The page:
As implied above, the L2 cache controller 130 controls the communication of data and commands to the L2 cache 140. Although not illustrated in the figures, the transition cache 110 handles the communication of commands and data between the system bus controller 100, the L1 data cache 120 and, via the L2 cache controller 130, the L2 cache 140. As mentioned above, for the purpose of clarity, the connections to effect such communication between the transition cache 110 and the other components of the processor 20 have not been illustrated for the sake of clarity. Also, any direct connections between the L1 data cache 120 and the L2 cache 140 have also been eliminated for clarity.

The transition cache 110 is a transition cache such as disclosed in application Ser. No. 08/761,378 to Freerksen et al., filed Dec. 9, 1996; hereby incorporated by reference. Alternatively, however, the transition cache 110 could be replaced by cache line buffers which maintain the memory coherency image state of each cache line stored therein.

For purposes of discussion, the present invention will be discussed using the well-known MESI state protocol as the memory coherency image state protocol employed by the multi-processor system. It should be understood, however, that any memory coherency image protocol could be used with the present invention.

As is well-known, the MESI states are Modified, Exclusive, Shared and Invalid. The possible snoop responses in order from highest priority to lowest priority are: retry, indicating that the snooped command should be retried at a later point in time; the MESI state Modified; the MESI state Shared; and null, indicating no real address match.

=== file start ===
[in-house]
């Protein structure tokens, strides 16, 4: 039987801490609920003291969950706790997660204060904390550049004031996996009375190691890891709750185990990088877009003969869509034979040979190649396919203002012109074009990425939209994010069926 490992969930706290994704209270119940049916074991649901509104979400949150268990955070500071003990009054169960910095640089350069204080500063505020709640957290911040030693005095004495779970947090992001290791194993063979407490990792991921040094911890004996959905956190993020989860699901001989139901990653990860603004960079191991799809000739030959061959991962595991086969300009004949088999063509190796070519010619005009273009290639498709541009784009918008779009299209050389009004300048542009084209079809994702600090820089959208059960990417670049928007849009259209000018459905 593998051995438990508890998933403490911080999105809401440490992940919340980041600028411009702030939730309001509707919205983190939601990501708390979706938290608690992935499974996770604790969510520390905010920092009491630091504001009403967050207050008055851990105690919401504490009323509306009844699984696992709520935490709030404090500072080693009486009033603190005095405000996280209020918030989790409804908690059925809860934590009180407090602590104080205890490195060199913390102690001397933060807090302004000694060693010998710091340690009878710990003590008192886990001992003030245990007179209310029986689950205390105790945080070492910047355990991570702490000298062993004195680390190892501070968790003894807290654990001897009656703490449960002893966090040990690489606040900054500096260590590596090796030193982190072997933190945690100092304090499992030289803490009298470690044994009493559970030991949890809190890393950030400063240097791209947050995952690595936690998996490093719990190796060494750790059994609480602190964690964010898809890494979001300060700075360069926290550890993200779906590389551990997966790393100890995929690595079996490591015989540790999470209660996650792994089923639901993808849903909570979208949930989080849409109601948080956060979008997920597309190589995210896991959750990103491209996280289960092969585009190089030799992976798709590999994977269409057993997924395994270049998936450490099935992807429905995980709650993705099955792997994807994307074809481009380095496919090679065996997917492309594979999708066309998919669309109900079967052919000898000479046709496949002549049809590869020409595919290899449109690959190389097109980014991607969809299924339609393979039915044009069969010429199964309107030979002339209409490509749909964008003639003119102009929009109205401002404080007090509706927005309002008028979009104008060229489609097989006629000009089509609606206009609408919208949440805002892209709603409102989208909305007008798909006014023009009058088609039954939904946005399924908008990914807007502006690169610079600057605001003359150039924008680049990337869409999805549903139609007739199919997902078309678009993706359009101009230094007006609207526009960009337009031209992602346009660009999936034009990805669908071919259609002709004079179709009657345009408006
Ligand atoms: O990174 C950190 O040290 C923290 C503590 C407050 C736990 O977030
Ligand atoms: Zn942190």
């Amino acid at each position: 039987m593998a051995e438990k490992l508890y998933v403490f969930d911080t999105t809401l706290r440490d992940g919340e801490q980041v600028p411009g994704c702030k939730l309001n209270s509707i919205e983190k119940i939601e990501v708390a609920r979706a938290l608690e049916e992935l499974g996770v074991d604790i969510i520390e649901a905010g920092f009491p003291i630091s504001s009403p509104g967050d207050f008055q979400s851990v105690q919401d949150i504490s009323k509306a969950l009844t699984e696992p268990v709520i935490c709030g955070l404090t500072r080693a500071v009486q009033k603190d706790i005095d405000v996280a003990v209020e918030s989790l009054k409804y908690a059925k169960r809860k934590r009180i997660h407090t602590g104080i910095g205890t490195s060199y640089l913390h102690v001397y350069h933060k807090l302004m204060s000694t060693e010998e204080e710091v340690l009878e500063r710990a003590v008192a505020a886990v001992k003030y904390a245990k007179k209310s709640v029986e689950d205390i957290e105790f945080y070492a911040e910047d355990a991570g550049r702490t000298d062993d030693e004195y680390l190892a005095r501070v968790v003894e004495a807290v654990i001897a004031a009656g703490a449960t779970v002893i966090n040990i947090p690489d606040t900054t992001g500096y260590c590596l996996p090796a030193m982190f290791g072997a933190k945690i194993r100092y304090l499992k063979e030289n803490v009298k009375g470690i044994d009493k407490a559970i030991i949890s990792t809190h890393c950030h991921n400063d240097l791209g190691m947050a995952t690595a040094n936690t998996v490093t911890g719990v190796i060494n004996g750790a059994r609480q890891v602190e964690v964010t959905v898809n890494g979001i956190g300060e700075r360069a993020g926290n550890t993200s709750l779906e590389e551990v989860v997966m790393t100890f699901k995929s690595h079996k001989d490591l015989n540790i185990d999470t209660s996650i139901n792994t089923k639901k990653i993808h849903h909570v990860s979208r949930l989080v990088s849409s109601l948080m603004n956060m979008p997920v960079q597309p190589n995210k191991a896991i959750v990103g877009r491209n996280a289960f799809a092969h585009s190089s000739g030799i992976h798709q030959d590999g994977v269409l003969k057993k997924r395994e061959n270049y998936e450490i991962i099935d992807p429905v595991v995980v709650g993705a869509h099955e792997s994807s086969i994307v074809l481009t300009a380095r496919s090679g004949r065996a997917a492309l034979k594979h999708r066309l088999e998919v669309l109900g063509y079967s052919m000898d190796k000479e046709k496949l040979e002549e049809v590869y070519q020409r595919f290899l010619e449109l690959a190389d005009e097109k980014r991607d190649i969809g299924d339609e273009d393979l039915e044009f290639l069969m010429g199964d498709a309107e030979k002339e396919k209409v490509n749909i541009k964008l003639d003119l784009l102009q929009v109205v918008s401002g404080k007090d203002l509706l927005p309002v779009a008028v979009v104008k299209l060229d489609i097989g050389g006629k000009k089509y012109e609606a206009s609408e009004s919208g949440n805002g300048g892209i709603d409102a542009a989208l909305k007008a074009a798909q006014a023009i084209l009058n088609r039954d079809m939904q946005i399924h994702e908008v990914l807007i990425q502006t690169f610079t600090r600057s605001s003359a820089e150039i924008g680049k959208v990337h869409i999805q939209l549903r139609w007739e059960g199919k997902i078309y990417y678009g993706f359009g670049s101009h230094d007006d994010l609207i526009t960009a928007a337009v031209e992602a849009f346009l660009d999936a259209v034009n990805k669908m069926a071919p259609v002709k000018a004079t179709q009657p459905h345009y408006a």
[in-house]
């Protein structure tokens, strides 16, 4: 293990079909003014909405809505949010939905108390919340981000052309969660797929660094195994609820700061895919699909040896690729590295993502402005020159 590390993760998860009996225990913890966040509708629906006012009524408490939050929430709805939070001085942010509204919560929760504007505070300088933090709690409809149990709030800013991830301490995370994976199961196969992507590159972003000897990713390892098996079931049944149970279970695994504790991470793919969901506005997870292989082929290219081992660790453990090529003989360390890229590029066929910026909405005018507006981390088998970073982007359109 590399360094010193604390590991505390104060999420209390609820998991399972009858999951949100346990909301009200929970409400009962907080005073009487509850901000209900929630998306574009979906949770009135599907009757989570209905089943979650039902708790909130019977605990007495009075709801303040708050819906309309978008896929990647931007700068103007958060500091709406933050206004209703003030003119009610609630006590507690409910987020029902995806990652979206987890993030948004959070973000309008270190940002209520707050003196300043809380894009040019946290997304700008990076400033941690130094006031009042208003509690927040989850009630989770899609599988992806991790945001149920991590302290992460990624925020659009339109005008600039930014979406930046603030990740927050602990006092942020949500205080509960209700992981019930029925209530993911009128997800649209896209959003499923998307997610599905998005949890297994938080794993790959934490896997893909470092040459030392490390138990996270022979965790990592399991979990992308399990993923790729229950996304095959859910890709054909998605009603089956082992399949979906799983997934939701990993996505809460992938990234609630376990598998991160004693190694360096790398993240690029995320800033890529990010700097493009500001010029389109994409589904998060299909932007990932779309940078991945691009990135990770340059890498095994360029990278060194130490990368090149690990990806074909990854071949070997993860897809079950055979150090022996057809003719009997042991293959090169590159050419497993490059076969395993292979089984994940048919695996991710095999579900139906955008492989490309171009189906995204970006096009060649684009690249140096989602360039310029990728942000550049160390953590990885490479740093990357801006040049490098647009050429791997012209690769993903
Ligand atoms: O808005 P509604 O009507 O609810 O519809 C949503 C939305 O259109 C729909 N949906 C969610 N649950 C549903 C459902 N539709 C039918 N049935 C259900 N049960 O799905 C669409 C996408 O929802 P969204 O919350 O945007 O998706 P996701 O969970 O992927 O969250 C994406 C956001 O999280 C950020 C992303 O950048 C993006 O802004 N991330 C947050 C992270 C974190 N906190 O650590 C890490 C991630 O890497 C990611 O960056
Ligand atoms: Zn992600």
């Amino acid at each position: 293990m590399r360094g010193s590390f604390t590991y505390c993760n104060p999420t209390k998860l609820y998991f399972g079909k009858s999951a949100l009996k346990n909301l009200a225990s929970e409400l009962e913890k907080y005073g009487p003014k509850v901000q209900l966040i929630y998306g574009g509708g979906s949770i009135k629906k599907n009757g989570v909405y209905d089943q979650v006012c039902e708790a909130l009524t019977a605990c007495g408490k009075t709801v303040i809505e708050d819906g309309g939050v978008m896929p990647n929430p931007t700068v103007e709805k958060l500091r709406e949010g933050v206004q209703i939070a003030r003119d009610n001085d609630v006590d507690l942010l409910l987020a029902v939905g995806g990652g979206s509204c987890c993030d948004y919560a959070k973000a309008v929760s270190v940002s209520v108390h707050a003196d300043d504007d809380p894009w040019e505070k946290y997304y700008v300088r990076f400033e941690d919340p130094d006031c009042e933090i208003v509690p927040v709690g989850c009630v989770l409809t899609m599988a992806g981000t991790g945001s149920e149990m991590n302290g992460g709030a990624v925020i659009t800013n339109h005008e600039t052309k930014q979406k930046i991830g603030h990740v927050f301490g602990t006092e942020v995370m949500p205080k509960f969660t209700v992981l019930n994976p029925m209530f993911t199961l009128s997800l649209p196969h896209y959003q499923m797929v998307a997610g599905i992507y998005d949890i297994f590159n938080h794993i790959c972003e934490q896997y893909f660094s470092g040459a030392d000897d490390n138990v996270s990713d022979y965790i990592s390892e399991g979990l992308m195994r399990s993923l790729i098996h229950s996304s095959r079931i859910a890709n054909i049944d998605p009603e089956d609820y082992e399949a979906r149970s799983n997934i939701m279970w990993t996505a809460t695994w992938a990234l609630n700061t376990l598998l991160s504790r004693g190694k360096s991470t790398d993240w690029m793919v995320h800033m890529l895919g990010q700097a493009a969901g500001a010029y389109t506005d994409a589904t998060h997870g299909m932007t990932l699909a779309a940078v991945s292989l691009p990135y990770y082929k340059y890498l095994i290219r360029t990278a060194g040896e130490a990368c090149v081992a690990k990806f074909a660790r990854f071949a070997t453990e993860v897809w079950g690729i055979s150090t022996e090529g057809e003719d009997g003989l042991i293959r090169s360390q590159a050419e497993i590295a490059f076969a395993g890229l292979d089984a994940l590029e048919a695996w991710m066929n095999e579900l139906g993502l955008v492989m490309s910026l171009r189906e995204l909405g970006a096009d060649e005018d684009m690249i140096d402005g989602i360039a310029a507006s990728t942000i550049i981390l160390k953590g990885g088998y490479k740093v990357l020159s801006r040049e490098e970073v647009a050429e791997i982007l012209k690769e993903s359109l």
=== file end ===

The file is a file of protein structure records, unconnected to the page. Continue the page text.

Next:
Next, the operation of the processor 20 with respect to generating a single combined response to a snooped command will be discussed. During operation, the system bus controller 100 snoops commands on the system bus 30. The system bus controller 100 then supplies the snooped command to the transition cache 110, the L1 data cache 120 and the L2 cache controller 130. The system bus controller 100, however, does not simultaneously supply the snooped command to the transition cache 110, the L1 data cache 120, and the L2 cache controller 130.

As discussed above, the L1 data cache 120 has a faster access time then the L2 cache 140. Similarly, the transition cache 110, which has a smaller storage capacity than even the L1 data cache 120, has a faster access time than the L1 data cache 120. As shown in FIG. 2, the system bus controller 100 adjusts the time at which the snooped command is supplied to the transition cache 110, the L1 cache 120 and the L2 cache controller 130 such that the responses to the snooped command generated by the transition cache 110, the L1 data cache 120 and the L2 cache controller 130 are output at a known or a fixed time. More specifically, as shown in FIG. 2, the snooped command is supplied to the L2 cache controller 130 first, then after a predetermined period of time, the snooped command is supplied to the L1 data cache 120. After a further predetermined period of time, the snooped command is supplied to the transition cache 110.